MARION — It’s far too early to talk about a legacy. It’s premature to discuss her standing among the state’s all-time greats.
All Stephanie Jenks wants to do is run.
Jenks is a supremely talented freshman at Linn-Mar High School. She will run at the state cross country meet at 11 a.m. Saturday at Lakeside Golf Course near Fort Dodge. And she’ll do so as the favorite to win the Class 4A girls’ race.
“I just think of it as another race with competition,” Jenks said earlier this week. “I don’t have any expectations other than to run fast. I want to give it my all and see how I do.”
If her regular-season resume is any indication, she’ll do very well.
After spending her summer in training for the national triathlon championships (the won the 15-and-under championship at West Chester, Ohio) she took a brief respite from competition before jumping into the mix at the Cedar Rapids Invitational.
She won that race, by 16 seconds. And she has won every race since, usually by wide margins and with eye-popping times — including a season-best 13:21 for 4,000 meters at Dubuque.
The state-meet record is 13:27, set by Katie Flood of West Des Moines Dowling in 2007.
“I’ve got to believe she’s going to be going after that,” said Linn-Mar Coach Todd Goodell.
What else would you expect? Here is a quote from Jenks’ Twitter page, attributed to the late Steve Prefontaine:
“The best race pace is suicide pace, and today looks like a good day to die.”
Jenks started running “as soon as I walked,” she said, and began racing around age 8. She grew up on a farm near Aurora, in the East Buchanan school district, but open-enrolled to Starmont during her elementary days.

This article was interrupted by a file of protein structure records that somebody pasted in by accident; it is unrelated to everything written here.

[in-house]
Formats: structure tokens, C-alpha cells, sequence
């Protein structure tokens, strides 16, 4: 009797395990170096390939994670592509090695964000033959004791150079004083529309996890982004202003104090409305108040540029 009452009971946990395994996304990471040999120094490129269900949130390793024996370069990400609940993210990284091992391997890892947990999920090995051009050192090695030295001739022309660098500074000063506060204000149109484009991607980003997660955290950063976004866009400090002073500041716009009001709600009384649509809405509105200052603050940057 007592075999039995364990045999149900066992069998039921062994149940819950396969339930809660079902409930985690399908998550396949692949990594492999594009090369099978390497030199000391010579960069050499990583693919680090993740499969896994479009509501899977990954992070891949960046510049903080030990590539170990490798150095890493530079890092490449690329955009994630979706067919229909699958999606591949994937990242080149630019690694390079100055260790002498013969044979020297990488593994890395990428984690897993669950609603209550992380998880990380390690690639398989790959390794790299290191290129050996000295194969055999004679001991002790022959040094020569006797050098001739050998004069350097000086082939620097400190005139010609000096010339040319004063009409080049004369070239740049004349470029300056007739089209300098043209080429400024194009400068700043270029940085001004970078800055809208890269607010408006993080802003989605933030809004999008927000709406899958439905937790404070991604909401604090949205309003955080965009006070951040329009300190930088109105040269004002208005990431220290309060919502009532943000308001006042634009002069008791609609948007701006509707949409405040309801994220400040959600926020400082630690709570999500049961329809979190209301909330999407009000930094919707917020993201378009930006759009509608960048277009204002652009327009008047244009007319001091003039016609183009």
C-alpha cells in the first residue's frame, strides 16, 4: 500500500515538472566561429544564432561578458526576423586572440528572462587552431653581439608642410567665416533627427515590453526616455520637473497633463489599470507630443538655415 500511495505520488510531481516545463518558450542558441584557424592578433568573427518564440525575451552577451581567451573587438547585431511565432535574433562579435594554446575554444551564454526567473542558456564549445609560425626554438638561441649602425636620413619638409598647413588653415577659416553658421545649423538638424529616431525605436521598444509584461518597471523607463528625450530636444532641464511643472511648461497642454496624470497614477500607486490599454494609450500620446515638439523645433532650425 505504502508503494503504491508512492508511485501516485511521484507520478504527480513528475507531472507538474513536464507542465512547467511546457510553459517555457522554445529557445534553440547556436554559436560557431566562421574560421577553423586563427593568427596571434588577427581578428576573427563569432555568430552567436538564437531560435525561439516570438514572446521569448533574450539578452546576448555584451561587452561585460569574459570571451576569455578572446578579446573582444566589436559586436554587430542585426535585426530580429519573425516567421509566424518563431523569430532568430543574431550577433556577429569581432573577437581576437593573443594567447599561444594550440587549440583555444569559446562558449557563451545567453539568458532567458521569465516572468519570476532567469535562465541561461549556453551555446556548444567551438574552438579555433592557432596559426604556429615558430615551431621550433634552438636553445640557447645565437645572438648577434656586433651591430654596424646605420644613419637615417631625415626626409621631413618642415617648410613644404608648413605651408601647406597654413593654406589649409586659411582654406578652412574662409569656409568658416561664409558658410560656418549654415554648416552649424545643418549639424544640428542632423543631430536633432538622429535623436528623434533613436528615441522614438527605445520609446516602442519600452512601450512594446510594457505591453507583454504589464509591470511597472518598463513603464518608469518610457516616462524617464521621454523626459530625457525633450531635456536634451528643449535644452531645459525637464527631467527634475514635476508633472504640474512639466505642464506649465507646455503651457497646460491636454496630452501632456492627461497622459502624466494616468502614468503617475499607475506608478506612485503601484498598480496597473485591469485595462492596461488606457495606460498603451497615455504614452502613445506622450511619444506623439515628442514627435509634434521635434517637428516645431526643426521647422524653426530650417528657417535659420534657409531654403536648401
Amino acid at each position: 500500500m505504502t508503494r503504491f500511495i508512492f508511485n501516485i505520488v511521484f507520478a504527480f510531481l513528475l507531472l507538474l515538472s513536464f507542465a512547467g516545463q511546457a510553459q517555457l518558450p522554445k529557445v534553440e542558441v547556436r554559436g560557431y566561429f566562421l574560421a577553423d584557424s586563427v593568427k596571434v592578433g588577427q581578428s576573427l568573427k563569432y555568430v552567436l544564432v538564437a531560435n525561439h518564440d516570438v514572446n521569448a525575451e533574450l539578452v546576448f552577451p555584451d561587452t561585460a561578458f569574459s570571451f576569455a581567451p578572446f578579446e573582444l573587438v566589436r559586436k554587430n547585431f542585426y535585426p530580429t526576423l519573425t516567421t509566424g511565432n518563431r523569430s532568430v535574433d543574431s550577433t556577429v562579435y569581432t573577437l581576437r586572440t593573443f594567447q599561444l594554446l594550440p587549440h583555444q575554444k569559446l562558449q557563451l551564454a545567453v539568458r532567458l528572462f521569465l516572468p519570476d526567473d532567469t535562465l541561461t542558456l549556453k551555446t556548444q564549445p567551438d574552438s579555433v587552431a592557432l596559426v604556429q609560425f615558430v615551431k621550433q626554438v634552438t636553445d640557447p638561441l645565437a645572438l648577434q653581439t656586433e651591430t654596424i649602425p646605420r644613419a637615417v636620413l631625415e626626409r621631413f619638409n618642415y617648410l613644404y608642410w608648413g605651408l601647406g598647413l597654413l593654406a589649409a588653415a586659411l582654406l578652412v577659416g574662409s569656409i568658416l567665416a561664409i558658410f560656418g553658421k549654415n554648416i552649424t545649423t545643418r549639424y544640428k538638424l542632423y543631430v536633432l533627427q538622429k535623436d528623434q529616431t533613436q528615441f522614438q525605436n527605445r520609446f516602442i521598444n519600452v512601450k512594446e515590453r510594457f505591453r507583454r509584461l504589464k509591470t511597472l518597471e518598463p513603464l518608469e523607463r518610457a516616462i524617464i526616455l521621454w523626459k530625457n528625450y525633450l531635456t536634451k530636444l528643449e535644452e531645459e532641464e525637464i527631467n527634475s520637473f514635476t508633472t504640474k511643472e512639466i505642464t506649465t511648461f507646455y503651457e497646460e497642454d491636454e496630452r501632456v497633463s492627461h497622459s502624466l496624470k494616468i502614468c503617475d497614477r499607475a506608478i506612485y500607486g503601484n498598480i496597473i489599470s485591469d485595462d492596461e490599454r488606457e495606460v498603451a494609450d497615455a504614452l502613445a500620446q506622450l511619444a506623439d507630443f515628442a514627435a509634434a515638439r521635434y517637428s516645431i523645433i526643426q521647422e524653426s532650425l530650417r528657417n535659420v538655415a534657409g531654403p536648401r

In sixth grade, she open-enrolled to Linn-Mar. And the family bought a townhouse not far from the school two years ago while maintaining the farm.
“I came here because Linn-Mar is such a good academic school,” said Jenks, who carries a 4.0 grade point average.
Jenks dominated the middle-school cross country and track scene. Middle-school track meets in Cedar Rapids often have boys and girls in the same distance races, and Jenks routinely outran the boys.
Last fall, as an eighth-grader, she ran with the high-schoolers at the Heartland regional meet. She finished second. Now, she is ranked 24th in the nation by milesplit.com, and would probably be higher if Iowa ran a distance longer than 4K.
So, what sets her apart?
“I don’t know how talented I am,” Jenks said. “I know I work hard. Talent is only going to take you so far, and you don’t know how far it can take you if you don’t have the passion,”
Goodell said, “Her triathlon training makes her such a strong runner,” Goodell said. “It separates her from everyone else.
“A lot of runners are weak in their core, their legs, their hips. But she is so strong.”
Jenks also swims for Linn-Mar in the fall; she generally competed in the 200-yard individual medley, the 500 freestyle and two relays. But because the regional swimming meet is Saturday — the same day as the state cross country meet — her swim season is over.
“I love swimming, running, all of it,” she said. “And when I do triathlons and I’m riding my bike, it feels like we are one.”
It has been six years since a Metro girl won a state cross country championship — Cedar Rapids Xavier’s Meaghan Nelson did it in 2006 — and, though it’s far premature to bring it up, we’ll throw it out there anyway:
No Iowa high school girl has won four state titles.
The 4A field will be fast and strong Saturday. Jenks doesn’t think nerves will be a factor.
“When there are good runners in a race, I don’t get nervous,” she said. “If there’s not a whole lot of people there, that’s when I get nervous.”